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Court rules in travel ban case today

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Monrovia City Court Judge Jonah Jallah on Tuesday reserved ruling into the travel ban (case)filed against businessman Musa Bility, Liberia Bank for Development and Investment or LBDI and others following arguments and counter arguments between the state and defense lawyers.The case is an offshoot of the economic sabotage case against former Liberia Airport Authority or LAA Managing Director Ellen Corkrum and others.

On Thursday, February 6, the Government of Liberia through its Solicitor General Cllr. SaymahCyreniusCephus filed a writ of Ne exeatrepublica at the Criminal Court ‘A’ against Ms. Corkrum and 28 individual-including Mr.Bility, LBDI president John B. S. Davies IIIand others.

The writ came days after, Cllr. Cephus a former defense lawyer for Ms. Corkrum dropped charges against her just to order her re-arrest following public outcry.

However, Mr. Bility, John B. S. Davies President of LBDI and others recently filed a counter writ before the Civil Law Court challenging the legality of the government’s travel ban order.

On Tuesday February 18, both the Solicitor General and Montserrado County Attorney Edward K. Martins failed to show up in court because both men served as defense counsels in the case before ascending to state power.

Nonetheless, the government appointed a City Solicitor to argue in its stead after Wesseh A. Wesseh, the Assistant Minister Justice declined to represent the government due to his closed connection with one of the defendants- according to close sources.

However, during the arguments lawyers representing the defendants argued that for there to be a case of Ne eeatrepublica there has to be a case pending. The defense lawyers further argued, assuming there is no pending case but an ongoing investigation, their claims were never served.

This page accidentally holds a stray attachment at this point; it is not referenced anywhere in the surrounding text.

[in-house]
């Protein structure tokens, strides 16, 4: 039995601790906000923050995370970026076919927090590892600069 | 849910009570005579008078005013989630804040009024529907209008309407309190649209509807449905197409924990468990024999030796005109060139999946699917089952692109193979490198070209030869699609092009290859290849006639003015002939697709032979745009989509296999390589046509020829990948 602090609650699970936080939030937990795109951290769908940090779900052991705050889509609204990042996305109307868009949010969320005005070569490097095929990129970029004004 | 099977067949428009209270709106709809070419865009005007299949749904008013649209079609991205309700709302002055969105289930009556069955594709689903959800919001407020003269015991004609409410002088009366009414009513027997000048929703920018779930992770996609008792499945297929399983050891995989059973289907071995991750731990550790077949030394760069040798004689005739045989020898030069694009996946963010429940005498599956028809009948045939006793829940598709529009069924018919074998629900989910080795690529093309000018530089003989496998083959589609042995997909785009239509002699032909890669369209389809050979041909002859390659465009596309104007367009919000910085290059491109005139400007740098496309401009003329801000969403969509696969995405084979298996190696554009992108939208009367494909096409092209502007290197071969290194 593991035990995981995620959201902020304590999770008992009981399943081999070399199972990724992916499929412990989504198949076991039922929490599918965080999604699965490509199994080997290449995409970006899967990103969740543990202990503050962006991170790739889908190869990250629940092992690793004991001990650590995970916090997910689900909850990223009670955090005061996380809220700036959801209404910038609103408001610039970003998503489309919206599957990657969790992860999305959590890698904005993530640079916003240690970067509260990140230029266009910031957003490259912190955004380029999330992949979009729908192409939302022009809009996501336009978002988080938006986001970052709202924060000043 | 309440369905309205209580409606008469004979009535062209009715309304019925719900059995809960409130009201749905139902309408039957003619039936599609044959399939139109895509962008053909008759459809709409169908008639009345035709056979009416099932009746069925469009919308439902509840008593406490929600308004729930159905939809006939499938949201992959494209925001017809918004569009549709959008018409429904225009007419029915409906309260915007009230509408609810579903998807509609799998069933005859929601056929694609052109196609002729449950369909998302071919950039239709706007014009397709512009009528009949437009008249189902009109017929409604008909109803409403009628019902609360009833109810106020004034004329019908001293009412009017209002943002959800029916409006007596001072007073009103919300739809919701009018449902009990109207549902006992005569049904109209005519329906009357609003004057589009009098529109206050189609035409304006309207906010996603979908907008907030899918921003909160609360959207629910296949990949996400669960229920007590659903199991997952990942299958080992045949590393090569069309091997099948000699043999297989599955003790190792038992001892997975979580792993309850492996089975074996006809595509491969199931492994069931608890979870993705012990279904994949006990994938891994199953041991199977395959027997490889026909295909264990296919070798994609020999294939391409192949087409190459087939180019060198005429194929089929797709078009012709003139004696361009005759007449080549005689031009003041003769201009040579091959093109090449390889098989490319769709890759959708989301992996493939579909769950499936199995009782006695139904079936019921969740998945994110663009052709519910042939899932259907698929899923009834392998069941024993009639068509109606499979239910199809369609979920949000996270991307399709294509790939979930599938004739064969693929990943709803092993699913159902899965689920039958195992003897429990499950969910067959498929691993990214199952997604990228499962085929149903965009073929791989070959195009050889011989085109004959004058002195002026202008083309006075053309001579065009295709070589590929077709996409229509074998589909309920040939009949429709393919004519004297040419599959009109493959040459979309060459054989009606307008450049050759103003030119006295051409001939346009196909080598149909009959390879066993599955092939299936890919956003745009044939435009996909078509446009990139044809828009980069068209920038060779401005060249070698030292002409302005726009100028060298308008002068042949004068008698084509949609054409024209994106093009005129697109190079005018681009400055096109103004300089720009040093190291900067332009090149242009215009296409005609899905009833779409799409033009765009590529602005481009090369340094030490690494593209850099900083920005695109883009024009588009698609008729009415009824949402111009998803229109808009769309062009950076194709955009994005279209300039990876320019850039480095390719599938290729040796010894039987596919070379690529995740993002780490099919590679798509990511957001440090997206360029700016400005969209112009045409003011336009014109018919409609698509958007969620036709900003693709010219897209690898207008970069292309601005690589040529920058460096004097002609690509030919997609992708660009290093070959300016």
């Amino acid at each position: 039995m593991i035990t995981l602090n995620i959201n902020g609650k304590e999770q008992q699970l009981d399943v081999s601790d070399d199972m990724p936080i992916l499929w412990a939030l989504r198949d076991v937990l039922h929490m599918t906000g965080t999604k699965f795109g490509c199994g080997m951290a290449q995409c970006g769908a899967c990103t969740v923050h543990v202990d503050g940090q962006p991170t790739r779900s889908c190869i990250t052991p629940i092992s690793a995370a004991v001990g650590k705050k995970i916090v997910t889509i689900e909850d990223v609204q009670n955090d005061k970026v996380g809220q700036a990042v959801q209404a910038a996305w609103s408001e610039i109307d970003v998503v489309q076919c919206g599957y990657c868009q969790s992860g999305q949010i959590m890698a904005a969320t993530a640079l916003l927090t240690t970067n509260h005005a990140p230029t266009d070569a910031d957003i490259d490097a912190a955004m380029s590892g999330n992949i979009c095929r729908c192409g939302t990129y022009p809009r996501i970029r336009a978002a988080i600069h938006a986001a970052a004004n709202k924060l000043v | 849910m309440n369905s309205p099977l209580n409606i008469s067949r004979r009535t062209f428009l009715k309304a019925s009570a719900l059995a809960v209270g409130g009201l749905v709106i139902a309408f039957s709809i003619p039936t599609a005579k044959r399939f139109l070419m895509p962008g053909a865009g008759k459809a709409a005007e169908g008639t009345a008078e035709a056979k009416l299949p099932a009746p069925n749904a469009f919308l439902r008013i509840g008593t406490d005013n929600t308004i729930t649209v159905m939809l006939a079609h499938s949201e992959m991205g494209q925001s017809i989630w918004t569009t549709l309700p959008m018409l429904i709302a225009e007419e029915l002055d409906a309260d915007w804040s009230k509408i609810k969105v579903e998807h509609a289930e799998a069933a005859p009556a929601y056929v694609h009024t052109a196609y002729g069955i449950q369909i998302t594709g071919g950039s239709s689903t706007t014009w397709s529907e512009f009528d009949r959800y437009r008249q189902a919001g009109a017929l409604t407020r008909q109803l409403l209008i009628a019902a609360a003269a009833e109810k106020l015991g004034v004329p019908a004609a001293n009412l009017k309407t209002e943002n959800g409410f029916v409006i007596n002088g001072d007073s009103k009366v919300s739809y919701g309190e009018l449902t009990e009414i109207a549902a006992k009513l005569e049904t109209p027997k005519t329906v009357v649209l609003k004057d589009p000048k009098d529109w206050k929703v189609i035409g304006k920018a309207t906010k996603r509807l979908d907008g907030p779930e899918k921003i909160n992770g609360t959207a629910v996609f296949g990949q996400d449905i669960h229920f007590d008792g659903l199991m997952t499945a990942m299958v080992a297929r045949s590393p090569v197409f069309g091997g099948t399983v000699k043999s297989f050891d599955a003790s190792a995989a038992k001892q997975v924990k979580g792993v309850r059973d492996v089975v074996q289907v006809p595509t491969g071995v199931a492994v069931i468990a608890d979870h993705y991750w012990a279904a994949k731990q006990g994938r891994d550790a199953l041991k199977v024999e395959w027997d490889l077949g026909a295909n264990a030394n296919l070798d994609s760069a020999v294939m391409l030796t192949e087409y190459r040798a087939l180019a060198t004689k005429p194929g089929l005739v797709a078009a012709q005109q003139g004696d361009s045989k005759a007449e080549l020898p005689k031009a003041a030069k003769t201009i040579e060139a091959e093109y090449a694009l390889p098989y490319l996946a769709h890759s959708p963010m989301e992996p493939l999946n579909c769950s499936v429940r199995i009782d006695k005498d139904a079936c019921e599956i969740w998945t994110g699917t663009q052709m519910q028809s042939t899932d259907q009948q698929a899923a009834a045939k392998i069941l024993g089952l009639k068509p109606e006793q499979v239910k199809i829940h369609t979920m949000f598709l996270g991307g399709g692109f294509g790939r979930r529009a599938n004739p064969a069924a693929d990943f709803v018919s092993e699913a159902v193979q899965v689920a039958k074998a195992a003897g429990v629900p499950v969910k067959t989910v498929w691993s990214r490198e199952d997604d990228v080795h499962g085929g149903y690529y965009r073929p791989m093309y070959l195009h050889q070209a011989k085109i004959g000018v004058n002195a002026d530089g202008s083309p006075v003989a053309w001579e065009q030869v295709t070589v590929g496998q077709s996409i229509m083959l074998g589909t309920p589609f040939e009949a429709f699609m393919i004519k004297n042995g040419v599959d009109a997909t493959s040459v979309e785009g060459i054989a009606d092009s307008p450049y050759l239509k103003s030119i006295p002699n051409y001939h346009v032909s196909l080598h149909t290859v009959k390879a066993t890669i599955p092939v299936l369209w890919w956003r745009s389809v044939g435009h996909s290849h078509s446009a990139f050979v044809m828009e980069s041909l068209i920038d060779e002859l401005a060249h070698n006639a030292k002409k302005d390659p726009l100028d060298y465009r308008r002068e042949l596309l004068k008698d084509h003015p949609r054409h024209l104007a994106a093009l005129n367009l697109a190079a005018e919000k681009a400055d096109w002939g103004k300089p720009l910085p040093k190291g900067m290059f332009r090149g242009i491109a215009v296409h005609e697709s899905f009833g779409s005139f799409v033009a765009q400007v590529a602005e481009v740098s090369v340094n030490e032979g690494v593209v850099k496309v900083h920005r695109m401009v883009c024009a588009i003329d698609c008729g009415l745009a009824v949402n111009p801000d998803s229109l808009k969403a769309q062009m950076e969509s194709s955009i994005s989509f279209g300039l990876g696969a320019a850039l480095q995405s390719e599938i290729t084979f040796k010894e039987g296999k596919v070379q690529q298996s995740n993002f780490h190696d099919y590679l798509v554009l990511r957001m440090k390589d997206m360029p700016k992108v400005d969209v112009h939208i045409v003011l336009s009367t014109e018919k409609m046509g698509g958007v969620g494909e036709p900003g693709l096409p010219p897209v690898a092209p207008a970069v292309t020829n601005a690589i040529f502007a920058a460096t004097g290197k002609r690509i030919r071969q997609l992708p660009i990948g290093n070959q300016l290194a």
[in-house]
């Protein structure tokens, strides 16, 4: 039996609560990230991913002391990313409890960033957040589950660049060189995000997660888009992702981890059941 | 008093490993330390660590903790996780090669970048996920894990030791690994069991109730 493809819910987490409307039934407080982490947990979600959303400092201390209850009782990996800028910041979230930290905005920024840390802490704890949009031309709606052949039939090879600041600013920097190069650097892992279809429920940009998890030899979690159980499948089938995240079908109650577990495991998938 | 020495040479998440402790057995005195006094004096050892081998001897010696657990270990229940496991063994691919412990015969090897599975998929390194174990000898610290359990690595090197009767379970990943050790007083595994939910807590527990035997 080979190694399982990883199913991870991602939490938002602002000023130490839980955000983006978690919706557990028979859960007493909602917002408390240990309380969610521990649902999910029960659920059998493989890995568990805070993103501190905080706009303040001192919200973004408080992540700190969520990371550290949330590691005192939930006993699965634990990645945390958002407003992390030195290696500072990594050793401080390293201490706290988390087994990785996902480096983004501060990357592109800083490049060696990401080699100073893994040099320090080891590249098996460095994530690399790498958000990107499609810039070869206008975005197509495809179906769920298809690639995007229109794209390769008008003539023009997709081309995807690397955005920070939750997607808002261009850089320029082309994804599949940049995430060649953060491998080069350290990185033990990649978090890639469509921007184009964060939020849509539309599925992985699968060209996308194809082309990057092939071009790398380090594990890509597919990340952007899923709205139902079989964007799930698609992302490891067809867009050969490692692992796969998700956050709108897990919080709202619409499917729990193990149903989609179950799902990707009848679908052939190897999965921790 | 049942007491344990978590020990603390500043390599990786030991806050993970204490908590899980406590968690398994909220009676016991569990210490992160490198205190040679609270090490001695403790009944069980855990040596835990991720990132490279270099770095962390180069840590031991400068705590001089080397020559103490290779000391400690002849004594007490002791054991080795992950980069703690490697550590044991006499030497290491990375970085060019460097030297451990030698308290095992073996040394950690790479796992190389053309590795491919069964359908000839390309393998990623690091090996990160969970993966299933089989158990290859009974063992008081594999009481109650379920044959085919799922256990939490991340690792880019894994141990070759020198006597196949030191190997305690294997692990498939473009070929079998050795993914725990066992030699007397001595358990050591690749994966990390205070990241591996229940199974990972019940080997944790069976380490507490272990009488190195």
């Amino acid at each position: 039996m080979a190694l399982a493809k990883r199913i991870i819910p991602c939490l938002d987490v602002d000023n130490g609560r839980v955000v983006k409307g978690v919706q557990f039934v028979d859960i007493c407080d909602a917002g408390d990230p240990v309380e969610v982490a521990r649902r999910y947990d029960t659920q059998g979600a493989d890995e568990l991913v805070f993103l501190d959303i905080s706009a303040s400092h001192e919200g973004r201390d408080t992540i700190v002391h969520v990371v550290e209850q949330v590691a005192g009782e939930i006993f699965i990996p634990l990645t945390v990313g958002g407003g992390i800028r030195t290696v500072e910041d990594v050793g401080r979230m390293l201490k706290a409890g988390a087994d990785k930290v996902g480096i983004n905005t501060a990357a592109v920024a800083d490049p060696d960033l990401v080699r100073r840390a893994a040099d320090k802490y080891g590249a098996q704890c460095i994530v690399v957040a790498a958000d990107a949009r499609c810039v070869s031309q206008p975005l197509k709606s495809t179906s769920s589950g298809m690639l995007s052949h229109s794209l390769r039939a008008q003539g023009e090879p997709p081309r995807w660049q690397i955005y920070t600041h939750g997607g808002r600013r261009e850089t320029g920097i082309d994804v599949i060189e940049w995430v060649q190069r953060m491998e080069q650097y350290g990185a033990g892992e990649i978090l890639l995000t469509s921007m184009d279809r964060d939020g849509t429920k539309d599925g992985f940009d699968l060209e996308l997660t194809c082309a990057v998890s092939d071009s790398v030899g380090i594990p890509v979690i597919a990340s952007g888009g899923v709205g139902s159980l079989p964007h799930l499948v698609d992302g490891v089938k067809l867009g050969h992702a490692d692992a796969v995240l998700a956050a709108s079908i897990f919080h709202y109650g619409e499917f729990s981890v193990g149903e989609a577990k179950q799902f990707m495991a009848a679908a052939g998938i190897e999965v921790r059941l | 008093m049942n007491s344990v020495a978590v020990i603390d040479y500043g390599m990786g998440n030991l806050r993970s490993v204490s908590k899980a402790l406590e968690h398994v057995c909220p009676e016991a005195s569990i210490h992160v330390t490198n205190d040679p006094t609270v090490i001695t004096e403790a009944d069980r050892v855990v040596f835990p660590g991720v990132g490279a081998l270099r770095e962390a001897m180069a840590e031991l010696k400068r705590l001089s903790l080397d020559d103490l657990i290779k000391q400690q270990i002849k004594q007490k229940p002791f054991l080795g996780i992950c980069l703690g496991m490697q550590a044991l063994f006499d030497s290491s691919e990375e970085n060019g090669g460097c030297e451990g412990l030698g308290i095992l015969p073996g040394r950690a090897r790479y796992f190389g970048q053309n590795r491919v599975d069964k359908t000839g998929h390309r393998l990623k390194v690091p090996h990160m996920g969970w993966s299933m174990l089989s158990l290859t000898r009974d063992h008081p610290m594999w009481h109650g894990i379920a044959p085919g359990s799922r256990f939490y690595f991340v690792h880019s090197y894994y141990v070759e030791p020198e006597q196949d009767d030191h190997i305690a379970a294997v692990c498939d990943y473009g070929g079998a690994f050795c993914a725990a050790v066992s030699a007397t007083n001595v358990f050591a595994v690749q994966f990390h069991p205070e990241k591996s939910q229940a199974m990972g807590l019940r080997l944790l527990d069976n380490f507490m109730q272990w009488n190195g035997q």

Moreover, the defendants who had separate lawyers for instance in the case of Musa Bility, argued that when the writ was issued Bility was in London and yet still ignored the fear of the writ and came that alone proves that he is not a flight risk.

In the case of LBDI President Mr. Davies, his lawyers argued that LBDI is an institution that had been indicted and not Mr. Davies as an individual. They further argued that LBDI as an entity and can be sued. Therefore Mr. Davies could not be held personally liable.

The lawyers described the process as abuse of power and bogus.

They further argued though that assuming there was an indictment, the case in point has passed the statute of limitation since the alleged crime was committed.

They claimed that Cllr. Cephus being a defense counsel for Ms. Corkrum is only retaliating because the previous government were able to have these individuals and institutions entered plea bargains to testify against his client Ms. Corkrum.

The original case

In 2013, Ellen Corkrum, then Managing Director of the Liberia Airport Authority was indicted along with businessman Musa Bility then Board Chair of the LAA by the Grand Jury of Montserrado County on charges of economic sabotage, criminal facilitation, conspiracy to defraud the government, and making unauthorized transfers of funds from government accounts.
Others indicted were the Monrovia Diaspora Consulting, LLC, through MomarDieng, a U.S. citizen; LBDI and the First International Bank; and all authorized representatives of the authority.

The First International Bank was indicted for allegedly conspiring with co-defendants Corkrum, Melvin Johnson & Associates, to make an unauthorized transfer of funds in the amount of US$56,750 from the account of the Liberia Airport Authority when Corkrum was the Managing Director.

Corkrum was also accused of transferring US$269,000 to a fictitious company, Diaspora Consulting, LLC and its CEO, MomarDieng, through whom she reportedly attended the Kennedy Business School, Harvard University.

In 2015, efforts were made to secure Corkrum’s extradition to Liberia. The Solicitor General at the time, Cllr. Betty L. Blamo, hire the service of a legal frim in the US to get Ms. Corkrum extradited to Liberia but failed.

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